As Werner Cautreels completes his retirement form Selecta Biosciences, new CEO Carsten Brunn is left on his own to start the year off with an unenviable charge: Execute a revamp that will claim 36% of the company’s workforce.
The layoffs will mainly hit the biotech’s oncology team, which slammed the brakes on a Phase I study of SEL-403 in the wake of a patient death and later a clinical hold. That drug, alongside the whole cancer pipeline, will now be “deprioritized” in favor of its lead drug, SEL-212 for chronic refractory gout.
The news triggered a 21% plunge for Selecta’s stock $SELB, which never recovered from a precipitous fall last October when it halted the cancer study.
Now at the tail end of Phase II, SEL-212 combines Selecta’s signature nanoparticle designed to blunt unwanted immune responses with pegadricase, a pegylated formulation of the enzyme uricase.
Next, the company wants to go head-to-head with Krystexxa, an FDA-approved therapy marketed by Horizon Pharma, hoping to show that its drug is superior in lowering uric acid for gout patients. The trial is slated to begin this quarter, ideally with a Phase III to follow right when the results come in at the end of the year.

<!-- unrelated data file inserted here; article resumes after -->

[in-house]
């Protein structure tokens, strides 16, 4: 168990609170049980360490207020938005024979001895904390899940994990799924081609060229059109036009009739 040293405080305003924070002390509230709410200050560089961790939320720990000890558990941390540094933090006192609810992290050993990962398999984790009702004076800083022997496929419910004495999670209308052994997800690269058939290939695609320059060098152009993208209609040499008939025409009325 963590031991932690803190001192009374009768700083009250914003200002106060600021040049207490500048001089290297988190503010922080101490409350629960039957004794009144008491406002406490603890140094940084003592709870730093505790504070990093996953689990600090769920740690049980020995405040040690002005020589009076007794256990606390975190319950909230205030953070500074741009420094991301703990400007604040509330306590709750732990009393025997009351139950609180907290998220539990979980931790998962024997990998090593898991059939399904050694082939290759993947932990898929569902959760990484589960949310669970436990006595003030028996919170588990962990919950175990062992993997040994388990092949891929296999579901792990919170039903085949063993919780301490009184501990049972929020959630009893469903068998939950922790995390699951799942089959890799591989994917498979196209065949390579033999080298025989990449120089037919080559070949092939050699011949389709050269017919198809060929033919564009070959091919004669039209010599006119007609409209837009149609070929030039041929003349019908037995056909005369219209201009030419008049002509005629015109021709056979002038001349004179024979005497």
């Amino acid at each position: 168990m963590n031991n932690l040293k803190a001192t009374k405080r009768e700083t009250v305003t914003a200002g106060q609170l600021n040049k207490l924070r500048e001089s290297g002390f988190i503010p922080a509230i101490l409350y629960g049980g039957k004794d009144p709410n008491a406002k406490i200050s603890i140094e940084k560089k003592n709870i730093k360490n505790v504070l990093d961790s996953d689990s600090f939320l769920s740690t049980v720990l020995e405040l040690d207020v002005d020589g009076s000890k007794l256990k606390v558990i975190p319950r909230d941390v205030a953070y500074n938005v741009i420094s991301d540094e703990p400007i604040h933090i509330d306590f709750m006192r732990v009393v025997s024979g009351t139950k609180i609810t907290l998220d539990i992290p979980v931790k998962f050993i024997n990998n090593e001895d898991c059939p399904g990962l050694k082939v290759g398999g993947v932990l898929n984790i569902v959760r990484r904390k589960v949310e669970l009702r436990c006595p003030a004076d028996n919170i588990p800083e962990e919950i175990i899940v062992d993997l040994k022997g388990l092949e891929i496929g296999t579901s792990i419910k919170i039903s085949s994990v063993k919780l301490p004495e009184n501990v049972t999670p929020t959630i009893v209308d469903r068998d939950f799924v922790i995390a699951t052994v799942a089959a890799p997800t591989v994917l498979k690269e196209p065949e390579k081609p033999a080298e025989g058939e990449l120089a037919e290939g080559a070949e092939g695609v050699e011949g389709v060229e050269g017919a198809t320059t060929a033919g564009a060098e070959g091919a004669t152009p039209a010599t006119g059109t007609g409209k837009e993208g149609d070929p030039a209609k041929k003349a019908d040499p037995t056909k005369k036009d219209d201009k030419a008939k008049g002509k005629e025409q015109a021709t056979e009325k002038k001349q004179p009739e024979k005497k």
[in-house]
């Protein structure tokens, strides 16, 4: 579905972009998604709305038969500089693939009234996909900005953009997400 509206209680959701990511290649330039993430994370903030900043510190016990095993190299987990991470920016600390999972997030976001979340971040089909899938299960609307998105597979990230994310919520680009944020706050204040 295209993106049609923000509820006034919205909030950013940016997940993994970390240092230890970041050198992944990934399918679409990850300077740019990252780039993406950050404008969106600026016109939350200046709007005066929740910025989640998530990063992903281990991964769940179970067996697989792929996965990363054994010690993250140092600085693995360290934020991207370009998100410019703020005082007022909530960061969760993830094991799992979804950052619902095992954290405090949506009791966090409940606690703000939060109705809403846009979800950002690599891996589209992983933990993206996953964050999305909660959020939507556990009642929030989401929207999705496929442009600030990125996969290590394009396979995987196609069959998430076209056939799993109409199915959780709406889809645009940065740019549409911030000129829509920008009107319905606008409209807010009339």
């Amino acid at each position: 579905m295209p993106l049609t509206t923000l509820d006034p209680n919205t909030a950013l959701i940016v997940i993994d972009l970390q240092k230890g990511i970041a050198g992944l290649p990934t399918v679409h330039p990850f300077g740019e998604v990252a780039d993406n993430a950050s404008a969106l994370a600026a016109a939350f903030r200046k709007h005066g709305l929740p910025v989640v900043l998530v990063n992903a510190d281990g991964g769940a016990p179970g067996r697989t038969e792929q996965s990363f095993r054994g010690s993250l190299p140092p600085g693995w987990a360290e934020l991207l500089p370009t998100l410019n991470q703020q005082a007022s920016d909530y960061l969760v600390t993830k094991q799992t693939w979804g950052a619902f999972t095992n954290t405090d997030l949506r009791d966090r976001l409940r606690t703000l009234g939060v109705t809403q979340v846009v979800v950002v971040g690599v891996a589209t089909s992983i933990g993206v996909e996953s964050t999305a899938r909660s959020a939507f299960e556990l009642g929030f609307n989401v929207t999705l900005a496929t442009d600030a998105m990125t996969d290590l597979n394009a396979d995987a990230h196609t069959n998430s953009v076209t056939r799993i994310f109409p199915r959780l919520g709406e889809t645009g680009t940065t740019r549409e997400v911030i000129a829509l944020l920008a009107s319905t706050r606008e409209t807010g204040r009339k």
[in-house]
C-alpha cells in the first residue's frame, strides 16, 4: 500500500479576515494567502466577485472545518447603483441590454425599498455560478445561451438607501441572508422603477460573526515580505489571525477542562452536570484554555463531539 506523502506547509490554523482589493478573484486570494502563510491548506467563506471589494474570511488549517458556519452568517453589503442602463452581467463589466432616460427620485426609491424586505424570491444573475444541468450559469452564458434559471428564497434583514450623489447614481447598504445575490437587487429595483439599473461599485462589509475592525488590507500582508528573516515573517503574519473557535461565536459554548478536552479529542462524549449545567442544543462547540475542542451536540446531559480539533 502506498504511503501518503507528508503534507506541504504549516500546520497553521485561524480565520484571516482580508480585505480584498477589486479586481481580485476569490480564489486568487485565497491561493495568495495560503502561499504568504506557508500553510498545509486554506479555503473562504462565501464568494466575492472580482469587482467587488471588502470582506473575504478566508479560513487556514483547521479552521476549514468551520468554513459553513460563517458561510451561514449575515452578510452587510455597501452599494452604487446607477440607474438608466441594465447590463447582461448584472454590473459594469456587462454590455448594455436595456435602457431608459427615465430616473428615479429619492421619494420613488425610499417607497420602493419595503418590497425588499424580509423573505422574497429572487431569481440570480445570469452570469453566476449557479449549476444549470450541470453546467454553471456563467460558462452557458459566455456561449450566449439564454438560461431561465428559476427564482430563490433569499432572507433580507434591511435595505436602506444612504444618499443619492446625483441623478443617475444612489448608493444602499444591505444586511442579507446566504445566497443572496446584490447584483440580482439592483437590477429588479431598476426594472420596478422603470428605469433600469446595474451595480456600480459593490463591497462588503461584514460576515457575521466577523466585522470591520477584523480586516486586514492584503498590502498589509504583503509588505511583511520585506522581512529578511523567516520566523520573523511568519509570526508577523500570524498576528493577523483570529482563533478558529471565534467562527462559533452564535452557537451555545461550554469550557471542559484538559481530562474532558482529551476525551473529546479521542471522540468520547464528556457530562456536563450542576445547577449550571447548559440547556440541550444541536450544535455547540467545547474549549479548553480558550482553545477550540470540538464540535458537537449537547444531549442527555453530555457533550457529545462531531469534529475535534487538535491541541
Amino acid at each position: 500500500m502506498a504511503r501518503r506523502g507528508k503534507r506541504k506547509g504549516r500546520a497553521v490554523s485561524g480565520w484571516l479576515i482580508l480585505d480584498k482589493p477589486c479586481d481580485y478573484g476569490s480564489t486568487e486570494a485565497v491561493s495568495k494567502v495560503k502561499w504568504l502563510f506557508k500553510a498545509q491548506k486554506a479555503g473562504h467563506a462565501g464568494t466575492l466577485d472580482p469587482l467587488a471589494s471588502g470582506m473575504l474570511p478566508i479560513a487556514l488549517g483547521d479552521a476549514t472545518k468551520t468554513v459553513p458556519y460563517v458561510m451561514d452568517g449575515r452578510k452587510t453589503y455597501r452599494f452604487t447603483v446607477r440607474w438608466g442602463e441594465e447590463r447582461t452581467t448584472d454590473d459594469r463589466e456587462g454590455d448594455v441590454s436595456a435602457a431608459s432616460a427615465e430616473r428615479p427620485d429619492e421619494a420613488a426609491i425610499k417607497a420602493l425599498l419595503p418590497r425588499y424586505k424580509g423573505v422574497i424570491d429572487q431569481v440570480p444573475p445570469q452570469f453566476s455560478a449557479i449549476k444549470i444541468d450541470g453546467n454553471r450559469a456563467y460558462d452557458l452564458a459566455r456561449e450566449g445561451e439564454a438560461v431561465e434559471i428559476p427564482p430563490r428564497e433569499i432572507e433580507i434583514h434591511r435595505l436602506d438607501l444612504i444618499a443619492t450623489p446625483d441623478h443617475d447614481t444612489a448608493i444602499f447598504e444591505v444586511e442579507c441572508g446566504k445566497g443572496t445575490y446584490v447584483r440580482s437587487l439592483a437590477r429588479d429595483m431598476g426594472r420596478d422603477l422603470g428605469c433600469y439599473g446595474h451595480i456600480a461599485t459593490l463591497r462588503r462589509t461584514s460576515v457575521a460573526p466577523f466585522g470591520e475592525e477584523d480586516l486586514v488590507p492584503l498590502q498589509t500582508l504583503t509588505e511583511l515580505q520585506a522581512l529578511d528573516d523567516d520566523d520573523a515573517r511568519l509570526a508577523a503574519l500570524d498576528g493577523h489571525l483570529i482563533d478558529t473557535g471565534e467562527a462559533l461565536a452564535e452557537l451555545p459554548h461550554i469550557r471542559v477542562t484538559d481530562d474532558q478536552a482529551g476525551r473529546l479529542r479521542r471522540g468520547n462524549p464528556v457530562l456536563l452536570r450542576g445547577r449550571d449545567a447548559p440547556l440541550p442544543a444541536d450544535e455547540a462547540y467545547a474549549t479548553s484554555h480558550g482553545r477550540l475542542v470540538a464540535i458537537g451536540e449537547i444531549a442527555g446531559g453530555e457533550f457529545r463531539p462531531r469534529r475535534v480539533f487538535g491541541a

Meanwhile, CEO Brunn will also steer the remaining team — in collaboration with the European research group CureCN — into preclinical toxicology studies for a combination of Selecta’s immune tolerance platform with AAV gene therapy, prepping for clinical entry within the year.
That’s all in the plans laid out back when the biotech launched out of the labs of MIT investigator Robert Langer, Omid Farokhzad and Ulrich von Andrian of the Harvard Medical School. But the initial potential in using the platform tech to guide an immune attack now seems out the window.
“We intend to focus on executing our strategic priorities, advancing our ImmTOR platform, and growing our strategic partnerships,” Brunn said in a statement. “The restructuring was a difficult decision and I want to personally thank all those who are affected for all their contributions to Selecta.”
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